Last week, over a period of two days, BookBar in Denver, Colorado, was twice vandalized by alleged members of a hate group. The indie bookstore was first vandalized on Wednesday, June 26, when stickers from a hate group were placed on the bookstore’s front windows. A second act of vandalism occurred on Thursday, June 27, during the bookstore’s Drag Queen Story Time event when a vandal defaced the storefront with black spray paint. Attendees at the event pursued the individual, who was arrested near the store.
“Our store was targeted [on Wednesday, June 26] because of our Drag Queen Story Time” scheduled for the next day, BookBar owner Nicole Sullivan told BTW. “Another store, Hope Tank, which also has a business philosophy of inclusion, was targeted with stickers the same day.”
Concerned about the store’s scheduled Drag Queen Story Time event, Sullivan said she enlisted the help of the police, the media, and the community. “Many families showed up for the event — some who were there to support us in the face of the previous day’s vandalism, and some just to listen to stories,” Sullivan noted. “Friends of the store and other business owners came out to support us as well.”
As it turns out, during the Drag Queen Story Time event, someone dressed in black spray-painted the front window in black paint, Sullivan said. “Some of our customers chased him and the police were able to take him down in the alley behind the store,” she recounted. BookBar has pressed charges, and the store is cooperating with police to charge this incident as a hate crime.
Since the incidents were reported, BookBar has been the recipient of an “overwhelming amount of e-mails, calls, visits, and comments on social media offering support,” said Sullivan.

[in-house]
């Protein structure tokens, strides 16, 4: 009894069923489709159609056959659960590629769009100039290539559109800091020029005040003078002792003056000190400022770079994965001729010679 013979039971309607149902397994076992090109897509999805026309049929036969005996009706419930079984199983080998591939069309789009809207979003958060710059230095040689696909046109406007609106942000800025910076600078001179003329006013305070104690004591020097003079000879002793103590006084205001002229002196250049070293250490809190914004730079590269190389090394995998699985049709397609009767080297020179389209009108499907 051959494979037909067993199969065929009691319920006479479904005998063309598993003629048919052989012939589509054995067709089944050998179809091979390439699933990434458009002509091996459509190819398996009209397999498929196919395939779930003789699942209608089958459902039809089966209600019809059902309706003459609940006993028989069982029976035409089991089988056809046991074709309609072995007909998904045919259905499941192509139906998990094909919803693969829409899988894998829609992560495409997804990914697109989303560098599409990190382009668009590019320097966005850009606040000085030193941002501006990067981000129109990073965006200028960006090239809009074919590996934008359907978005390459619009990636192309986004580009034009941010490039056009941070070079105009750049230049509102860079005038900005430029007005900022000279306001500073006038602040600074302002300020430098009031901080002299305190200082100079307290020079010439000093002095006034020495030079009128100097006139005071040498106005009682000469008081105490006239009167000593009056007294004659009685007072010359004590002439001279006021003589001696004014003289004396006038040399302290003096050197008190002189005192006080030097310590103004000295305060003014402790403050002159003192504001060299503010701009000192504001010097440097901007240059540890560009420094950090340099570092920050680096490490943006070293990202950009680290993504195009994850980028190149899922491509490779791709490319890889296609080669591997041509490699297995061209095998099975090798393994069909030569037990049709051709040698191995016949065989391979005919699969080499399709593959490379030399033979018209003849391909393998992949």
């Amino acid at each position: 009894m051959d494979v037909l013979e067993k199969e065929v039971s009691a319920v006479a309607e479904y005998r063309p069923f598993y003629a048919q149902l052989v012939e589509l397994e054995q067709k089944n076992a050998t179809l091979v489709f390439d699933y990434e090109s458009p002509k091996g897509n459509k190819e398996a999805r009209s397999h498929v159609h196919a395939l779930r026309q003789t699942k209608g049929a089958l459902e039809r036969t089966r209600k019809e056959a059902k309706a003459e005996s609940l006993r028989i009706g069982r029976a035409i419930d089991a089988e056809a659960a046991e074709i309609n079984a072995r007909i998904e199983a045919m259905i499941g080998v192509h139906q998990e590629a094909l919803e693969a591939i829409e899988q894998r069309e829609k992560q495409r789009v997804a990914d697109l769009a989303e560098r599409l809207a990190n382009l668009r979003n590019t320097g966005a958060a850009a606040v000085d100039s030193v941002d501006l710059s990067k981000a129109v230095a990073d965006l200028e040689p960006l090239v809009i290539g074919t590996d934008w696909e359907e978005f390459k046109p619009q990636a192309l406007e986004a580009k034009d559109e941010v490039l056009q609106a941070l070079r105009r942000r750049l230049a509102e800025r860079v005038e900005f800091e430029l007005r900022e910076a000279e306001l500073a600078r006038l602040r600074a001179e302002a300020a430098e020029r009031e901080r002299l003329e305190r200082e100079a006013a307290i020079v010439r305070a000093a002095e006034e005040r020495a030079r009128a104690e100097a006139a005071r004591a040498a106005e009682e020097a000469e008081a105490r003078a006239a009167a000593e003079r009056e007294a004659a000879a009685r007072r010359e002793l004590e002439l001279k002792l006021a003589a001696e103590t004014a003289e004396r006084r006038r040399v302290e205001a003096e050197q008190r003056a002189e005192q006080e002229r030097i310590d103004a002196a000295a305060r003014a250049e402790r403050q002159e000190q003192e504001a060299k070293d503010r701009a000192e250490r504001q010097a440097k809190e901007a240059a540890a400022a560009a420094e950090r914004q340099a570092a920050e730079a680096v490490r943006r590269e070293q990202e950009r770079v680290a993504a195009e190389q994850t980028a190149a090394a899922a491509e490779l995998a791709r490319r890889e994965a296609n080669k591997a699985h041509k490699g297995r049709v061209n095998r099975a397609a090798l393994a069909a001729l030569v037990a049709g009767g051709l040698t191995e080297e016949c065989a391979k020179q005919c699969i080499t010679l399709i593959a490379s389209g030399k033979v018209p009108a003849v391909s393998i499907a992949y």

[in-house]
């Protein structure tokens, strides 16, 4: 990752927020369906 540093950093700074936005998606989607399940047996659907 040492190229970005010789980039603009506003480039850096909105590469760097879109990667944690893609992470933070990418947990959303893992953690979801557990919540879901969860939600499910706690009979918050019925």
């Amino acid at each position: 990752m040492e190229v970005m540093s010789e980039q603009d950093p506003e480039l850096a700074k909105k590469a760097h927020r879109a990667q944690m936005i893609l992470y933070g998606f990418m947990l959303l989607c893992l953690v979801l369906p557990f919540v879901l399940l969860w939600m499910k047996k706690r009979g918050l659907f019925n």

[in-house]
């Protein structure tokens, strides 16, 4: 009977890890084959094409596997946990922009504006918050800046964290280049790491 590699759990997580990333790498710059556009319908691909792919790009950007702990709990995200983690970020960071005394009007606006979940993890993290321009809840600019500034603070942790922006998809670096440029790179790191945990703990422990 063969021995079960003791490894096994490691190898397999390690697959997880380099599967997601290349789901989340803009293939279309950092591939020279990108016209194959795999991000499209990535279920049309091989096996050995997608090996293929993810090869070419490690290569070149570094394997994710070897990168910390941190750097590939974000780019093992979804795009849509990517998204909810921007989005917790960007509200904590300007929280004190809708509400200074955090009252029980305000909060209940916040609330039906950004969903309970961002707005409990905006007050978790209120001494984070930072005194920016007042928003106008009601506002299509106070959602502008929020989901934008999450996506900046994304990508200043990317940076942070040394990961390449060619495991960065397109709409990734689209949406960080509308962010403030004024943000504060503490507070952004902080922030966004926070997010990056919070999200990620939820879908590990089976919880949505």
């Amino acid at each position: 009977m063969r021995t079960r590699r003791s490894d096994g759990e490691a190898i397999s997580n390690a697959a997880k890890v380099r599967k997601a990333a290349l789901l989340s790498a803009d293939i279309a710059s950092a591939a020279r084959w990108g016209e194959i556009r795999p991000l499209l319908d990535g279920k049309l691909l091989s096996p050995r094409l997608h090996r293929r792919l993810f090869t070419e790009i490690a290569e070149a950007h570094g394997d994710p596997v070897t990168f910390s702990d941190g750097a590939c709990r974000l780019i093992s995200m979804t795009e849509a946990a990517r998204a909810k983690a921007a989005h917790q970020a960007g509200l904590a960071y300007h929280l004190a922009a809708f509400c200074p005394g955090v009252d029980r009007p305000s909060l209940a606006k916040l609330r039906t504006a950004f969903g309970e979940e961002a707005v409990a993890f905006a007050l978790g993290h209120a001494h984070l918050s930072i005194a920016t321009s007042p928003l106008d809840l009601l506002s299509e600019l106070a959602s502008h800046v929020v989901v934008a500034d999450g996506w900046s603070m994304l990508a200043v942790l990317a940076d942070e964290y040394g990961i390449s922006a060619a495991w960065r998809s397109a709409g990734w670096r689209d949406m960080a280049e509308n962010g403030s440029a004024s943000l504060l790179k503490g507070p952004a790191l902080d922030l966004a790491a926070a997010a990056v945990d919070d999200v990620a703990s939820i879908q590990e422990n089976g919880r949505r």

The store, however, has also received plenty of negativity, she said. “Probably the biggest story here is the reaction we received to our blog post responding to negative comments (with book recommendations!). This post quickly went viral,” Sullivan noted.
On the whole, though, reactions have been mostly positive. “One of our neighbors from across the street came over and cleaned off the spray paint for us within just a few hours of the vandalism,” Sullivan said. “Families have come in to buy hundreds of dollars’ worth of books from us to show their support, people have been coming by and just giving us money to show their support (this money is being donated to Rainbow Alley, a local organization that provides support and services to LGBTQ youth), and we are being flooded with messages of love, support, and encouragement.”
Sullivan said her takeaway from the incident is that the local community is “absolutely amazing,” and that “love and humor win out over hate. Also, we refuse to be intimidated by hate groups for doing what we wholeheartedly believe is right.”